China to join US-led naval drill in the last Rim of the Pacific
Drills comes as Beijing more aggressively asserts maritime claims in the South China Sea
China will take part in a regular US-led naval exercise starting next month, a top US commander said on Friday, despite tensions over Beijing’s territorial claims in the South China Sea.
The United States will host multinational naval drills called the Rim of the Pacific Exercise (RIMPAC) – billed as the world’s largest – off Hawaii in June and July.
Although the Chinese navy has previously joined the exercises, held every two years, the latest drill comes as the country more aggressively asserts its maritime claims in Asia, prompting the United States to say in March that it was “reassessing” Beijing’s participation.
But Vice Admiral Joseph Aucoin, commander of the US Seventh Fleet, told journalists in Shanghai on Friday: “The PLAN [People’s Liberation Army Navy] will participate in an exercise, the largest exercise that we do, in a couple of months.”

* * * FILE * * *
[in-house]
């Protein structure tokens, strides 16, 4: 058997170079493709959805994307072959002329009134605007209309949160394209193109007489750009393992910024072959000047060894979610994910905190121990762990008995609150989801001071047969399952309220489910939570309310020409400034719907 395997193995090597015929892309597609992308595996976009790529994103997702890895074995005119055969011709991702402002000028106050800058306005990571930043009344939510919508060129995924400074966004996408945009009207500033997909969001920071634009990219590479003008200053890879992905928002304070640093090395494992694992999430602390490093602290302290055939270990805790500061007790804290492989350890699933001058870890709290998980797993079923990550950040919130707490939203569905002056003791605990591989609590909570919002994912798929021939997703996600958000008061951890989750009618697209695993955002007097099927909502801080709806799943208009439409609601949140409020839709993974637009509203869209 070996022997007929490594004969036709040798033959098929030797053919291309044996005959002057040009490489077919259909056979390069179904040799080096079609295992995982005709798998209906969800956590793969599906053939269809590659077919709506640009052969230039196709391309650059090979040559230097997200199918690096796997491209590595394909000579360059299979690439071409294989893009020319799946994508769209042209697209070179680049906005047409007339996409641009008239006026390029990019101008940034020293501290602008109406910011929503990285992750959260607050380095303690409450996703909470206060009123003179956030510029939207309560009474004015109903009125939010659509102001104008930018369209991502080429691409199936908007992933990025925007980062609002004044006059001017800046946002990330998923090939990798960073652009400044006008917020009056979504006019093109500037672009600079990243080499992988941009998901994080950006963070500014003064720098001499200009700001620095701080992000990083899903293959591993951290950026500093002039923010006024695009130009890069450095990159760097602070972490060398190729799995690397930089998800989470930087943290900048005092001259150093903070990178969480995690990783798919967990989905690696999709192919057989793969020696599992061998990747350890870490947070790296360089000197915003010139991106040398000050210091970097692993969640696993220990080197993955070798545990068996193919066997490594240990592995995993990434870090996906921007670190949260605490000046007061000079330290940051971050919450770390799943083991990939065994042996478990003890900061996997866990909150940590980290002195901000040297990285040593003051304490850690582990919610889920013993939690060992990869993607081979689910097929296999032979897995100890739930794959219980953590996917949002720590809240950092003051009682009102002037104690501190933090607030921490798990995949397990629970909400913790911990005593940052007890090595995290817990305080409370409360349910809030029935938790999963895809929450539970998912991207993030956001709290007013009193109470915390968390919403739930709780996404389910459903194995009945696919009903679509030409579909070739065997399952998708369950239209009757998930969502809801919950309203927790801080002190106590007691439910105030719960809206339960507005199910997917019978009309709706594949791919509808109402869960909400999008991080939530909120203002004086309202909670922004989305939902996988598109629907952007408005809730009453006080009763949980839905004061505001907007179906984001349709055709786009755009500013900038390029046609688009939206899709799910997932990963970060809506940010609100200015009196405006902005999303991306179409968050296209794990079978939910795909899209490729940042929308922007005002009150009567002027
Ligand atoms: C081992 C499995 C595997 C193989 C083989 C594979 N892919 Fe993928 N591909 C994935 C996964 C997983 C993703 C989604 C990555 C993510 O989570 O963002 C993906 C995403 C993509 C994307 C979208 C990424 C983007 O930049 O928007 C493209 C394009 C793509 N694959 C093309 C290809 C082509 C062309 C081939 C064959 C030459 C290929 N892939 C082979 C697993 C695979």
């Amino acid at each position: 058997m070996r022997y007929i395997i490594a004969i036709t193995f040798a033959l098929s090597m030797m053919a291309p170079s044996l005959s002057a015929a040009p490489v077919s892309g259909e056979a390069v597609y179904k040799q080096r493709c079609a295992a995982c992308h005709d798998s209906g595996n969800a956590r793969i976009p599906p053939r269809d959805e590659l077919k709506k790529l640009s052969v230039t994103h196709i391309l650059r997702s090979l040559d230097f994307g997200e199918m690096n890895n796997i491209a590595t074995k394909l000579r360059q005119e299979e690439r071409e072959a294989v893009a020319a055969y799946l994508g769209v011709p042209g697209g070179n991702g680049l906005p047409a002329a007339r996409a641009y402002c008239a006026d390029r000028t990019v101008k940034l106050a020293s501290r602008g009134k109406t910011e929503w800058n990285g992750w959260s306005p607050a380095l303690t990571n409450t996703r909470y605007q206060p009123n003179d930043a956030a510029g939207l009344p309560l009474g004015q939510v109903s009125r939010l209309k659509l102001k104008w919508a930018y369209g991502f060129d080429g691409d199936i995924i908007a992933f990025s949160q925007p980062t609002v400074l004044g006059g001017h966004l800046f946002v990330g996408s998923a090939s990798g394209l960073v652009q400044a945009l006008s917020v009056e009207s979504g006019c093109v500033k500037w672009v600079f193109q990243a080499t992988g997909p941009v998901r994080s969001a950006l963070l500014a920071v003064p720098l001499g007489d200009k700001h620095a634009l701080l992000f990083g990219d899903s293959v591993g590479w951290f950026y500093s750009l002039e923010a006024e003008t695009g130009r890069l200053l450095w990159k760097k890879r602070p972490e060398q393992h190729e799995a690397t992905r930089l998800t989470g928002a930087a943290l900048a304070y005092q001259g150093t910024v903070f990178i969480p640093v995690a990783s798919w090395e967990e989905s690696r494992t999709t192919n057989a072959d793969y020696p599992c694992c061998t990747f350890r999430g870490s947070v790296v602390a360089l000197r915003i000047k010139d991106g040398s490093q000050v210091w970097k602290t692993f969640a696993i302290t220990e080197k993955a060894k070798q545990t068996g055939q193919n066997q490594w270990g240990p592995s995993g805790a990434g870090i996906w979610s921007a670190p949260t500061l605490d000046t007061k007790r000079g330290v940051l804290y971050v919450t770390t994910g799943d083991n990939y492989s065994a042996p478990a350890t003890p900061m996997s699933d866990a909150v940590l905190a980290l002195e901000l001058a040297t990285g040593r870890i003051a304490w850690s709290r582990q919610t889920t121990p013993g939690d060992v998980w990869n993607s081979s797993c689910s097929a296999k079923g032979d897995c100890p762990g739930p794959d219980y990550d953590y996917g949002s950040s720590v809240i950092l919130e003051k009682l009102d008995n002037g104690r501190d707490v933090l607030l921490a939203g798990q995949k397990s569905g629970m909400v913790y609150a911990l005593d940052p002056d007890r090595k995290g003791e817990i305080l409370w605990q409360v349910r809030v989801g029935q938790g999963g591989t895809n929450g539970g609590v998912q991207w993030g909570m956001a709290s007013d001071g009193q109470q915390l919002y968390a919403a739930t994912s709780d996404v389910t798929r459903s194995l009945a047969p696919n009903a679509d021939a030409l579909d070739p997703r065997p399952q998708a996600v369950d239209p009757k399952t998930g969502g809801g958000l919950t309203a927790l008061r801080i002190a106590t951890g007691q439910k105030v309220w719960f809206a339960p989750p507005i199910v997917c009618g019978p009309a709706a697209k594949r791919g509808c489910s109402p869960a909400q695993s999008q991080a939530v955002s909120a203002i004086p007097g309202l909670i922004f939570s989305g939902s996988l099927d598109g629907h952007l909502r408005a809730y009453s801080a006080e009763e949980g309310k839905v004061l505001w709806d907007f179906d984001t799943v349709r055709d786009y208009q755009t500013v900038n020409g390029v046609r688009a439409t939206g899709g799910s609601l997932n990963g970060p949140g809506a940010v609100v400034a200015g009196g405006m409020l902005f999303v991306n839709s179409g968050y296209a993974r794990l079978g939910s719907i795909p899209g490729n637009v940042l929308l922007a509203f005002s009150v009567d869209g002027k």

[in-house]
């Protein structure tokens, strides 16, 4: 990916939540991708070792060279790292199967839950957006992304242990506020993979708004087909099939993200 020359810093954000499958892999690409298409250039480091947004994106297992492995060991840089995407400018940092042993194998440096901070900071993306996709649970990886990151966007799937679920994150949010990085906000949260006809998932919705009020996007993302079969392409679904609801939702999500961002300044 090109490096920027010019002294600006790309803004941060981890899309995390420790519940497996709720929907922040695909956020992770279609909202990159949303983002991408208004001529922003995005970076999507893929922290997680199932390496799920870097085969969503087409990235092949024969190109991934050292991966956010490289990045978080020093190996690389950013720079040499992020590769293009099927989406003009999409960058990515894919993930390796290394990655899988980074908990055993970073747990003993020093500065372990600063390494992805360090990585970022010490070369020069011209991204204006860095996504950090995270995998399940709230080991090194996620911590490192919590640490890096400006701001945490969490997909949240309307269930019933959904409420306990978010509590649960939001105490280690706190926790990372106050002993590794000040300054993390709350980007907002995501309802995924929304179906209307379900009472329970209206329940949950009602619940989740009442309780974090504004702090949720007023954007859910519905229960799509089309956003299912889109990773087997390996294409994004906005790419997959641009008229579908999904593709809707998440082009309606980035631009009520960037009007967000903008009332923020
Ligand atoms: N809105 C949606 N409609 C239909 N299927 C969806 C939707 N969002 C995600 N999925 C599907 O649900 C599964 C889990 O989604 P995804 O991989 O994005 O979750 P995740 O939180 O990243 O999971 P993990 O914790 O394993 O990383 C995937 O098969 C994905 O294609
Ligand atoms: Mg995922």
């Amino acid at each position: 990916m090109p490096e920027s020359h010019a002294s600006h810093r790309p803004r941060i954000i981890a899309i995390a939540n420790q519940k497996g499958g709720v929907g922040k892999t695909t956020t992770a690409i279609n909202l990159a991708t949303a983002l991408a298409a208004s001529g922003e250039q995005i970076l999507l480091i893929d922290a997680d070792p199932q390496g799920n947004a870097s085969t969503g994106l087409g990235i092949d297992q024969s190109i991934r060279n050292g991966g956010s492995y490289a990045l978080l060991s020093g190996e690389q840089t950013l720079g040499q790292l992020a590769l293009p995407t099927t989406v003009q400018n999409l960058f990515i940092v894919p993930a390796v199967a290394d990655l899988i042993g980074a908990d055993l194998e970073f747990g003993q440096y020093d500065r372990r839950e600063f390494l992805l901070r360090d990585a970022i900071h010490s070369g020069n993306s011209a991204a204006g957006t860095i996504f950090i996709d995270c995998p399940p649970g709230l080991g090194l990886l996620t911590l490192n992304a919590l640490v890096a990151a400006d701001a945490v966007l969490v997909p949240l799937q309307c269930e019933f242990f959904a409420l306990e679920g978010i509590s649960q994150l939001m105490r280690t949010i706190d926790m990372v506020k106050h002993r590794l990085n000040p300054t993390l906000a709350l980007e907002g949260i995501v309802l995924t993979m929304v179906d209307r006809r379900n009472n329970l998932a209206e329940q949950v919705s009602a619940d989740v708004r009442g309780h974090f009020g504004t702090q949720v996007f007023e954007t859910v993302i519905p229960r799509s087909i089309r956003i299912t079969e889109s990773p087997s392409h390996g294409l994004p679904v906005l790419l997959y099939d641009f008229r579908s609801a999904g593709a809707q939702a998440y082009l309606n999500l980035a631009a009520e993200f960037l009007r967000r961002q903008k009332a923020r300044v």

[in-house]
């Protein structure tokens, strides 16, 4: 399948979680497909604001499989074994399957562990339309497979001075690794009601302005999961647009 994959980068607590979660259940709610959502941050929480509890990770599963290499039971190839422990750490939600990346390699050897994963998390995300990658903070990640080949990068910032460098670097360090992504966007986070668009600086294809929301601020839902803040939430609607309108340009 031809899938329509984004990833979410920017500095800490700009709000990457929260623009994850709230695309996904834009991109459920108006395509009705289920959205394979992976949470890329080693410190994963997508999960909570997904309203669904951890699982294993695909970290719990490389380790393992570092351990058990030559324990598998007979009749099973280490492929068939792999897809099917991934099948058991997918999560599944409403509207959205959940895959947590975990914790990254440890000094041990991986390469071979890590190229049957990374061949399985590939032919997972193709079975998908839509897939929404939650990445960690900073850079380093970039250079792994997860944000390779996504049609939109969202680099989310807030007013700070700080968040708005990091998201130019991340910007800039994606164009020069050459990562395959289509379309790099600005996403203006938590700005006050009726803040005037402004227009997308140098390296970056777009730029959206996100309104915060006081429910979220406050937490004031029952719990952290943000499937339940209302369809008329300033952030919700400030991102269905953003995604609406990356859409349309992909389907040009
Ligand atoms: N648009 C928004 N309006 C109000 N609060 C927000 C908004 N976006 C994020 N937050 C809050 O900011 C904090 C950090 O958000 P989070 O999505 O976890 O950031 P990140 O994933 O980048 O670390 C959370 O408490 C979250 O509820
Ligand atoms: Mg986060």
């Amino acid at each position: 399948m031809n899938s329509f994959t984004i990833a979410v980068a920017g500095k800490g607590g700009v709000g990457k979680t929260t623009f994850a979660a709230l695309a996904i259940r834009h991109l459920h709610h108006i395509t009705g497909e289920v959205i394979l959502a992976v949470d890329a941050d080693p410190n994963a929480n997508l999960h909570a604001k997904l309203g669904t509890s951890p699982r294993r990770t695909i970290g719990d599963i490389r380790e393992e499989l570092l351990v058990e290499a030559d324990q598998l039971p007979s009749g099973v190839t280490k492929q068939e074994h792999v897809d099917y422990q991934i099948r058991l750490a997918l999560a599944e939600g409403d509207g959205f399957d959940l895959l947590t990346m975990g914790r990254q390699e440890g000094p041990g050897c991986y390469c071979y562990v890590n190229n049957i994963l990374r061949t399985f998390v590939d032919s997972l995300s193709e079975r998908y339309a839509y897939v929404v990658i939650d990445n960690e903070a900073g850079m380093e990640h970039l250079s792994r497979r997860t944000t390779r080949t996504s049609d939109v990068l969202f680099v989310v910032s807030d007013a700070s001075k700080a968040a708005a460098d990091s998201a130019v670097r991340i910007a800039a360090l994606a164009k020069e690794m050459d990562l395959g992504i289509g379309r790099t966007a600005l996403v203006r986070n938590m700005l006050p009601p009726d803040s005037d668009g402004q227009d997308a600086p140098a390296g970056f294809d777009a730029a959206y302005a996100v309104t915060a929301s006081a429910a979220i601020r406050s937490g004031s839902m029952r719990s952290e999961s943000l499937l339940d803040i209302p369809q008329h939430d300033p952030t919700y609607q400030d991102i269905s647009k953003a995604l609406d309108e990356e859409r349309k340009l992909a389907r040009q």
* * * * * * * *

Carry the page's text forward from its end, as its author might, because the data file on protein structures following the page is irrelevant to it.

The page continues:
He was speaking after the arrival of his flagship the USS Blue Ridge in the commercial hub, just days after China denied a port call for a US aircraft carrier in Hong Kong.
US Defence Secretary Ashton Carter said last month that China was still invited to the massive exercises.
“It was really good that we were able to have the PLAN participate in the last Rim of the Pacific, and they’re participating also this summer,” Aucoin said.
“It’s a way to better understand one another, to work together closer, so that we can help one another, especially with things like humanitarian assistance, disaster relief.”
China has just announced its own naval combat drills in the South China Sea with three vessels leaving port on Wednesday to join the exercises, according to state media.
It has also built up artificial islands on outcrops in the area.
The US has sent ships and planes into the strategically vital waters in an attempt to counter what it has described as a threat to freedom of navigation.
Aucoin denied that the US presence in the region was raising tensions, saying the goal was to allow access to sea lanes in international waters, and urging China to cooperate to maintain peace and security.
“We’re sailing and flying and operating in international waters,” he said. “We do this to challenge excessive maritime claims, so it doesn’t impede commerce.”
The commander dismissed the cancellation of a planned port visit to Hong Kong by American aircraft carrier USS John C Stennis as a “minor hurdle” in relations between the two militaries.
Additional reporting by Associated Press